Requirements for registering a patent

A patent specification can be a lengthy and technical document and generally requires more time and cost to prepare than preparing a trade mark application.  

An application for an Australian standard patent undergoes substantive examination before being registered and granted. Examination of a patent application is mandatory, and your patent will be enforceable following successful examination and subsequent granting of the patent. 

This difference in examination requirements increases the difficulty in obtaining a patent, and also results in a longer time period to achieve registration and grant of a patent (often years) as opposed to a trade mark application (usually within a year). 

The in-depth examination required for a patent also significantly increases the costs for a patent.  

Duration of Protection – Trademarks vs Patents

A trademark registration will last 10 years and can be extended indefinitely with 10-year intervals by payment of a renewal fee. Crucial to bear in mind however is that, once you haven’t used a registered trademark for over 3 years, a competitor can seek to have the mark removed from the register on the grounds of non-use. 

Depending on the type of patent registered, the duration of protection differs. Standard patents last for a term of 20 years, while innovation patents last for eight years. In some instances, pharmaceutical patents can last up to 25 years.

Patent protection cannot be extended once those respective terms expire, so a patent provides you with the exclusive right to exploit your invention for this duration only. However, renewal fees are due every year starting 4 years after the filing date, until the patent ends. 

Summary – the difference between a patent and a trademark

A trademark and a patent are both forms of intellectual property protection, but they protect different types of assets.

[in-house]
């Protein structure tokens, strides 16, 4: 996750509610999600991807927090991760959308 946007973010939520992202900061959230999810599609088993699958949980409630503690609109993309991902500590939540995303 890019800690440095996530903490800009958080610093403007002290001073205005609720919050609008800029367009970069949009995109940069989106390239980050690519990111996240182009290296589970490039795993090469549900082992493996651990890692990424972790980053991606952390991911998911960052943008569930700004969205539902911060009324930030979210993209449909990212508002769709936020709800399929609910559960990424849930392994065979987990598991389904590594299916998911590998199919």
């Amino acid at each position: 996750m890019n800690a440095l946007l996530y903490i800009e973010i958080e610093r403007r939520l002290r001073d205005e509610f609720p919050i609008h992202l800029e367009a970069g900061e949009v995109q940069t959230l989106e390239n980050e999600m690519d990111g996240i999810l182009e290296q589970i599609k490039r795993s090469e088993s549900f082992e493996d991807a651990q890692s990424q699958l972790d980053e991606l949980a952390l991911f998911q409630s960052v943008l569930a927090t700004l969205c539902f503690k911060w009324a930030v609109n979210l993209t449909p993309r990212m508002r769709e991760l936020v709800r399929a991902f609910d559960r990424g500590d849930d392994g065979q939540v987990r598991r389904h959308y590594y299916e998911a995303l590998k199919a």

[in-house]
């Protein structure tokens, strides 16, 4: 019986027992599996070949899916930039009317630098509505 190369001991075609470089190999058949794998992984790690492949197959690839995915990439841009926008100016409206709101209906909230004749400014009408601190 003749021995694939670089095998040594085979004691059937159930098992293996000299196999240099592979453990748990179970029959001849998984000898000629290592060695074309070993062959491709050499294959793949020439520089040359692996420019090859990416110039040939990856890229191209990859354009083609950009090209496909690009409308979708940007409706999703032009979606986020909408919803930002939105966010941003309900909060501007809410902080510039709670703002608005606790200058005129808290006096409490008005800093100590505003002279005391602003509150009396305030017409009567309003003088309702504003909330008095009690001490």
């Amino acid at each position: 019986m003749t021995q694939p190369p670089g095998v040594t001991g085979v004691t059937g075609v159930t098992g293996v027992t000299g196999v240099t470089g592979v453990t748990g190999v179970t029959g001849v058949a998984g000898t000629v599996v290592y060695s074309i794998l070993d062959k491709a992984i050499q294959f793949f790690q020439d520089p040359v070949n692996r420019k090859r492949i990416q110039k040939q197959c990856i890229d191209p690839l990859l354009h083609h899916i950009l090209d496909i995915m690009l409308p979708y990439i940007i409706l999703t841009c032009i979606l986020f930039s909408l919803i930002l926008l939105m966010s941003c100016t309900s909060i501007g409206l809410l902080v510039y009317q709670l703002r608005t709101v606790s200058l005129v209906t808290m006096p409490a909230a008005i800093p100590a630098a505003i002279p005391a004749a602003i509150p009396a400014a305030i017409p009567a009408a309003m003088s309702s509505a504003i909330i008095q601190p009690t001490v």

A trademark is a type of protection that is used to protect a brand name, logo, or other distinctive signs that identify goods or services of a particular company. Trademarks are used to prevent others from using a similar name, logo, or other identifying features that could cause confusion in the marketplace. The protection of trademarks is typically granted for a renewable period of time, often 10 years or more. 

A patent, on the other hand, is a type of protection granted to inventors to prevent others from making, using, selling, or importing an invention for a limited period of time, usually 20 years from the date of application. Patents are granted for inventions that are new, non-obvious, and useful, and they give the owner the right to exclude others from using the invention without permission. Patents are typically used to protect new and useful machines, processes, compositions of matter, and improvements thereof. 

In summary, trademarks protect branding and identification of goods and services, while patents protect inventions and prevent others from making, using, or selling the same invention. 

Key Takeaways

You might want to incorporate both trade mark and patent rights as part of your IP strategy, depending on the nature of your goods.  

Trade marks will protect your brand, but not the invention of the thing you’re providing using this brand. If the way your invention works is an important feature of your business, then a patent application may be a valuable form of protection for your business. 

Important to remember is the substantial differences in costs for either a trade mark or a patent – due to the extensive examination of patent applications and the annual renewal fees to maintain a patent, the costs for a patent are significantly higher. 

Our team of lawyers, trademark attorneys and patent attorney specialists can provide you with tailored advice on the type of intellectual property protection you need and can help you get started to obtain this protection.  

For more information or to talk to one of our team members, contact us on 1800 820 083 or make an enquiry below.